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With the steady stream of settlers in to Indian “” land, Eastern newspapers circulated sensationalized reports of cruel native tribes carrying out massive massacres of hundreds of white travelers. Although some settlers lost their lives to American Indian attacks, this was not the norm; in fact, Native American tribes frequently helped settlers get across the Plains. Not only did the American Indians offer wild game and other necessities to travelers, but they served as guides and messengers between wagon trains as well. Despite the good natures of the American Indians, settlers still feared the risk of an attack.
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To soothe these worries, in 1851 the U.S. government presented a conference with several local Indian tribes and established the Treaty of Fort Laramie. Under this treaty, each Native American tribe accepted a bounded territory, allowed the government to construct roads and forts in this territory and agreed to not attack settlers; in return the federal government agreed to honor the boundaries of each tribe’s territory and make gross payments to the Indians. The Native American tribes responded quietly to the treaty; in fact the Cheyenne, Sioux, Crow, Arapaho, Assinibione, Mandan, Gros Ventre and Arikara tribes, who entered into the treaty, even consented to end the hostilities amidst their tribes in order to accept the conditions of the treaty.
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This peaceful accord between the U.S. government and the Native American tribes did not last long. After hearing reports of fertile terrain and great mineral wealth in the West, the government soon broke their pledge established in the Treat of Fort Laramie by allowing thousands of non-Indians to flood into the region. With so many newcomers heading west, the federal government established a plan of confining Native Americans to reservations, modest swaths of acreage within a group’s territory “” earmarked exclusively for their use, in order to grant more property for the non-Indian settlers.
In a series of new treaties the U.S. government commanded Native Americans to abandon their land and migrate to reservations in exchange for protection from attacks by white settlers. In addition, the Indians were allocated a yearly stipend that would include cash in addition to foodstuffs, livestock, household goods and agricultural equipment. These reservations were created in an attempt to pave the way for increasing U.S. expansion and administration in the West, as well as to keep the Native Americans separate from the whites in order to lessen the chance for conflict.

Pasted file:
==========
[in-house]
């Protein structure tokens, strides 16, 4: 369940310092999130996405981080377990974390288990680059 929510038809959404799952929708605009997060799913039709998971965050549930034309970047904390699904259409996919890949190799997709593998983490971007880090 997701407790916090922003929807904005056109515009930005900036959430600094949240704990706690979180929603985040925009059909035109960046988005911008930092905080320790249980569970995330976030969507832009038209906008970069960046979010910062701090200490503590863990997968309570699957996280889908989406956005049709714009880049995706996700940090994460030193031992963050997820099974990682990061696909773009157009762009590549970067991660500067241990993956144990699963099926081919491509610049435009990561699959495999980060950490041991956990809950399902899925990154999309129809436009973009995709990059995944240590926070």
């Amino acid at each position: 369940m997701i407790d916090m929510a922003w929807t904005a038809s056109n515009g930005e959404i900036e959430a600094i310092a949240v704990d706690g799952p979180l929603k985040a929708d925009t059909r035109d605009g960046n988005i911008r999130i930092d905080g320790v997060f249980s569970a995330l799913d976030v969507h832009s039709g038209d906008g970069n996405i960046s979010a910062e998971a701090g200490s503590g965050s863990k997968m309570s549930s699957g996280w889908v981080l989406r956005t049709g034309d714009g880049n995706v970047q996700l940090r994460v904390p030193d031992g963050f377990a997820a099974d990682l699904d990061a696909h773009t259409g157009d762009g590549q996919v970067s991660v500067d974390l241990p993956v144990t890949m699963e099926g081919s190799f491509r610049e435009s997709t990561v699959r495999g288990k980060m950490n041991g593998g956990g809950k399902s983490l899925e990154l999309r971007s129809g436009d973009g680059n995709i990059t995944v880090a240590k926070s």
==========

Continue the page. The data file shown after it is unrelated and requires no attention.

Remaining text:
History of the Plains Indians
These deals had many challenges. Most significantly many of the native people didn’t entirely understand the document that they were signing or the conditions within it; furthermore, the treaties did not acknowledge the cultural norms of the Native Americans. In addition to this, the government departments accountable for administering these policies were overwhelmed with awful management and corruption. In fact many treaty provisions were never accomplished.
The U.S. government rarely honored their side of the deals even when the Native Americans relocated quietly to their reservations. Dishonest bureau agents sometimes sold off the supplies that were intended for the Indians on reservations to non-Indians. Additionally, as settlers needed more land in the West, the government frequently cut the size of the reservations. By this time, most of the Native American peoples were dissatisfied with the treaties and angered by the settlers’ persistent hunger for territory.
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Angered by the government’s deceitful and unfair policies, some Native American tribes, including bands of Cheyennes, Arapahos, Comanches and Sioux, fought back. As they fought to defend their territories and their tribes’ survival, over a thousand skirmishes and battles broke out in the West between 1861 and 1891. In an effort to push Native Americans onto the reservations and to end the violence, the U.S. government responded to these incursions with significant military operations. Clearly the U.S. government’s Indian policies were in need an adjustment.
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Native American policy shifted drastically after the Civil War. Reformers believed that the scheme of driving Native Americans onto reservations was far too strict even while industrialists, who were concerned about their land and resources, viewed assimilation, the cultural absorption of the American Indians into “white America” as the single permanent method of guaranteeing Native American survival. In 1871 the government enacted a pivotal law proclaiming that the United States would no longer treat Native American tribes as autonomous nations.